Swallowing Pieces Of Broken Glass, Pins, Etc

- By no means take a purgative. Rather partake freely of suet pudding, or any solid farinaceous food, and it is possible that both may pass away together without injury being done.

Bites Of Serpents

When bitten by a rattlesnake, or other poisonous serpent, pinch the skin, and. if the wound can be reached, suck out all the blood possible; if the skin of the lips and mouth is sound, no harm will be done. Whisky or brandy should, however, be administered freely, to intoxication.

Fainting

- Debility of the nervous system favors fainting. The head should be kept low; and if the patient faints in a chair, the simplest treatment is to grasp the back of it and depress it until the floor is reached, while another holds the knees so as to prevent slipping off the side. The patient will usually recover by the time the head has reached the floor.

Shock From Cold Water

Prostration from drinking or bathing in cold water while exhausted by heat or exercise should be treated as described for shock from other causes. Cold water should be taken in small quantities when the body is heated and exhausted, and a cold bath is often fatal under such circumstances.

Epileptic Fits

- In these there is nothing which a by-stander or friend can do, except to keep out of reach such articles as may injure the patient during the convulsive movements; to loosen the clothing about the neck and throat, and to assist to some place of safety when the semi-conscious state returns. Other convulsions are treated in the same manner.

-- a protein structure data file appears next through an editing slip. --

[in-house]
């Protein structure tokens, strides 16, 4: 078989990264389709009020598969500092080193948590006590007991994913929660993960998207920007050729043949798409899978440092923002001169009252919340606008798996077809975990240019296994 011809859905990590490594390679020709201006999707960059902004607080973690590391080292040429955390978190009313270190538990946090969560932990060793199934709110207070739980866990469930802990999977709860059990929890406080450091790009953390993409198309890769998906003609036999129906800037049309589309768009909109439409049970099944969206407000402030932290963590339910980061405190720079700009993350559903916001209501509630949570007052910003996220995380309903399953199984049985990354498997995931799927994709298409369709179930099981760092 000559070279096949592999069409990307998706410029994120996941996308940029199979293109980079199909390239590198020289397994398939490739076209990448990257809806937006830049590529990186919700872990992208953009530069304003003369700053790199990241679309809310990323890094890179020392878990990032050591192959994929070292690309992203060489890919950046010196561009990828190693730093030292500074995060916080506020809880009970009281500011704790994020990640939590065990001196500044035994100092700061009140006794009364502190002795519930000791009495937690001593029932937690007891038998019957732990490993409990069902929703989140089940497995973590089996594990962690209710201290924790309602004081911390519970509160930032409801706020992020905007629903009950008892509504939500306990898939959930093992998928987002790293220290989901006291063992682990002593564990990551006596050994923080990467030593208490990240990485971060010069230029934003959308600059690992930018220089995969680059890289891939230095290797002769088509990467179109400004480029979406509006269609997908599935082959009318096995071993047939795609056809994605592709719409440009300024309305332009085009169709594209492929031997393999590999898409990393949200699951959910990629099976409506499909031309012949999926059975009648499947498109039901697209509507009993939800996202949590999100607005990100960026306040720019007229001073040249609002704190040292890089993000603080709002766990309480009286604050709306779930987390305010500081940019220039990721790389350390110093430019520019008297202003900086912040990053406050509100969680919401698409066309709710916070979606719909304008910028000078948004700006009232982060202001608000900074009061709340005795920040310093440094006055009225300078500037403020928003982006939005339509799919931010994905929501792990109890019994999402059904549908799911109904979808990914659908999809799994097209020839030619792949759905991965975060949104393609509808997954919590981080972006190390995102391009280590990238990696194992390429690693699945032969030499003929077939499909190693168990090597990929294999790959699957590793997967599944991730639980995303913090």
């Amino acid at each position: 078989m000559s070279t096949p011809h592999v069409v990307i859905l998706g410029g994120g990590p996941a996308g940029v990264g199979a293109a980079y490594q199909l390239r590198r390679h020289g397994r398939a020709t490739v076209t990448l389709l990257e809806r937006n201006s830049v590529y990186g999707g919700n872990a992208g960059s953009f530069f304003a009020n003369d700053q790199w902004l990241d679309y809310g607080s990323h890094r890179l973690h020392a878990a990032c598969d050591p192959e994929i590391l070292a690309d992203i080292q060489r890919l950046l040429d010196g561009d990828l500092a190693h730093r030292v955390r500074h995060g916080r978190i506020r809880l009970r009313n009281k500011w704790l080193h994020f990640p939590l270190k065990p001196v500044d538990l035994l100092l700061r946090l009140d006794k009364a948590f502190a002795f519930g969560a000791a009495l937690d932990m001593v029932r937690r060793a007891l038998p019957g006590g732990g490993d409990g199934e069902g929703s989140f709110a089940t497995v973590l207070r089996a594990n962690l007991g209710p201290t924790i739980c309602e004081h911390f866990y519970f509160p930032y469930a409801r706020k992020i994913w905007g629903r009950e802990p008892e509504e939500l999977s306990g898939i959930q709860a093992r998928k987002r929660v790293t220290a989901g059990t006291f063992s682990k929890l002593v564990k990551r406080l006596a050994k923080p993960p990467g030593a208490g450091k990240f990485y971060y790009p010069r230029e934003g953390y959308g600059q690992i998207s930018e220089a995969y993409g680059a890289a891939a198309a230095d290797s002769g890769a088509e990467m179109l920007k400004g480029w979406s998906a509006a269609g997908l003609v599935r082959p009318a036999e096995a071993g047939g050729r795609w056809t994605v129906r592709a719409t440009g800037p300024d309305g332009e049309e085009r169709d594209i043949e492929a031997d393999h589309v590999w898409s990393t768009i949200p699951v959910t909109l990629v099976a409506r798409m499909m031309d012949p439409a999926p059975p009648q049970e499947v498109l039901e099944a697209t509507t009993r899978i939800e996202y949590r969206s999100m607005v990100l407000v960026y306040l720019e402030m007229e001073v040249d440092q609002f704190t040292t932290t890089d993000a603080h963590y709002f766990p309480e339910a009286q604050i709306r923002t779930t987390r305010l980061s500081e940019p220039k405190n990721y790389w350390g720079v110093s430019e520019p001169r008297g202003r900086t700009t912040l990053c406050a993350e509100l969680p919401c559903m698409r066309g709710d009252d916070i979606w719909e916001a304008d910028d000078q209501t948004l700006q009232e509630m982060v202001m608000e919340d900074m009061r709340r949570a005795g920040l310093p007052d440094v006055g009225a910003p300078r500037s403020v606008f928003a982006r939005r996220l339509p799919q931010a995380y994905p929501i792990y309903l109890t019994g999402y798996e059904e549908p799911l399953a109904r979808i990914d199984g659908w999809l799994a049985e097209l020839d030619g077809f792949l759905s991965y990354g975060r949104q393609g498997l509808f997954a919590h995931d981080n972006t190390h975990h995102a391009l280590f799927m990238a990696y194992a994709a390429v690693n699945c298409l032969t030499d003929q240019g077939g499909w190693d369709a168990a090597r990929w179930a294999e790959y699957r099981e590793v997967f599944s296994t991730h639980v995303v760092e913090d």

Lightning

- If the person shows no signs of life, strip and dash the body with cold water, dry and place in bed with bottles of hot water at the pit of the stomach and extremities, keeping up artificial respiration until the natural breathing is restored; a tea-spoon of brandy in a table-spoon of water may be given every few minutes. Burns from lightning should be treated like burns from any other cause.

Breaking Through Ice

- In assisting persons who have broken through ice, get a long pole, or stick, or board, to distribute the weight over a greater surface of ice. In attempting to get out of water upon the ice, after having fallen in, the best way is to approach it sidewise, and roll out rather than to attempt to raise the body up by the arms alone, as the weight is more widely distributed.

Hanging

- Death is from the same cause as in drowning. Cut down the body without allowing it to fall, place on face, press back tongue with finger to allow any accumulation to escape from the mouth, place on the back, and treat as directed for the drowned. If body is still warm after the removal of clothing, stand off six feet and dash several times with a bowl of cold water, the face, neck, and chest.

Burning-Houses

When a house is on fire, close all the doors and prevent currents of air. If the fire could be entirely shut in, it would smother and die out. The check will give time to get help, or, at least, to remove furniture and make all lives secure. If up-stairs when the stairway below is on fire, tear clothing to make cords to let yourself down by. If a room is full of smoke and flame, crawl on the floor, as the lower air is the colder and more free from smoke.